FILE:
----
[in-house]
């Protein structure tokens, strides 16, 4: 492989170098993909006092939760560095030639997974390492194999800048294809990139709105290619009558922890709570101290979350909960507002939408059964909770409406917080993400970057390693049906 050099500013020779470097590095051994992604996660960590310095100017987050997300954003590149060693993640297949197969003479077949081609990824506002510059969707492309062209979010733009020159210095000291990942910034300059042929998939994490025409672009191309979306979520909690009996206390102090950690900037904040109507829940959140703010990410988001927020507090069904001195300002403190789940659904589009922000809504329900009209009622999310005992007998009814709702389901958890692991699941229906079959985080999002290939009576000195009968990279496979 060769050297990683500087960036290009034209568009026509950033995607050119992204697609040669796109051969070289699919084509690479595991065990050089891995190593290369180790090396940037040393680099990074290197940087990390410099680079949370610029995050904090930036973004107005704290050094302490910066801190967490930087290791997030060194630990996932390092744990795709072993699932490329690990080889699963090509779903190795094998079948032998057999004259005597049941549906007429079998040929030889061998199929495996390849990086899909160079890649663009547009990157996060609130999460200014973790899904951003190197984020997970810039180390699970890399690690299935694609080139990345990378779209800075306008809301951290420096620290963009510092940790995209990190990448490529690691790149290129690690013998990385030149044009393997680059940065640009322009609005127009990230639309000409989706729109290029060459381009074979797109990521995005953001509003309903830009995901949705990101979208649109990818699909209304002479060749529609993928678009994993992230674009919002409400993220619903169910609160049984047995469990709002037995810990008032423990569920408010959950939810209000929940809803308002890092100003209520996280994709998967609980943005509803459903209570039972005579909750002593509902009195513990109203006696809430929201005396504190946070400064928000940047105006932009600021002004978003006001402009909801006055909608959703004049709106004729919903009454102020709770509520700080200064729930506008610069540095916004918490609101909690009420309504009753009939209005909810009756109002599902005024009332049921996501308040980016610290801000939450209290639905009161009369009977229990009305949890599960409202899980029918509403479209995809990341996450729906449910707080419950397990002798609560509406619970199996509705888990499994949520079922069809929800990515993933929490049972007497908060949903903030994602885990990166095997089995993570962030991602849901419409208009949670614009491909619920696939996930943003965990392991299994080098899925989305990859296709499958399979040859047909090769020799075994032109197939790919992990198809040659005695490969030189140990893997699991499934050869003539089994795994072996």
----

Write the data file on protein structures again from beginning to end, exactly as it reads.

[in-house]
């Protein structure tokens, strides 16, 4: 492989170098993909006092939760560095030639997974390492194999800048294809990139709105290619009558922890709570101290979350909960507002939408059964909770409406917080993400970057390693049906 050099500013020779470097590095051994992604996660960590310095100017987050997300954003590149060693993640297949197969003479077949081609990824506002510059969707492309062209979010733009020159210095000291990942910034300059042929998939994490025409672009191309979306979520909690009996206390102090950690900037904040109507829940959140703010990410988001927020507090069904001195300002403190789940659904589009922000809504329900009209009622999310005992007998009814709702389901958890692991699941229906079959985080999002290939009576000195009968990279496979 060769050297990683500087960036290009034209568009026509950033995607050119992204697609040669796109051969070289699919084509690479595991065990050089891995190593290369180790090396940037040393680099990074290197940087990390410099680079949370610029995050904090930036973004107005704290050094302490910066801190967490930087290791997030060194630990996932390092744990795709072993699932490329690990080889699963090509779903190795094998079948032998057999004259005597049941549906007429079998040929030889061998199929495996390849990086899909160079890649663009547009990157996060609130999460200014973790899904951003190197984020997970810039180390699970890399690690299935694609080139990345990378779209800075306008809301951290420096620290963009510092940790995209990190990448490529690691790149290129690690013998990385030149044009393997680059940065640009322009609005127009990230639309000409989706729109290029060459381009074979797109990521995005953001509003309903830009995901949705990101979208649109990818699909209304002479060749529609993928678009994993992230674009919002409400993220619903169910609160049984047995469990709002037995810990008032423990569920408010959950939810209000929940809803308002890092100003209520996280994709998967609980943005509803459903209570039972005579909750002593509902009195513990109203006696809430929201005396504190946070400064928000940047105006932009600021002004978003006001402009909801006055909608959703004049709106004729919903009454102020709770509520700080200064729930506008610069540095916004918490609101909690009420309504009753009939209005909810009756109002599902005024009332049921996501308040980016610290801000939450209290639905009161009369009977229990009305949890599960409202899980029918509403479209995809990341996450729906449910707080419950397990002798609560509406619970199996509705888990499994949520079922069809929800990515993933929490049972007497908060949903903030994602885990990166095997089995993570962030991602849901419409208009949670614009491909619920696939996930943003965990392991299994080098899925989305990859296709499958399979040859047909090769020799075994032109197939790919992990198809040659005695490969030189140990893997699991499934050869003539089994795994072996």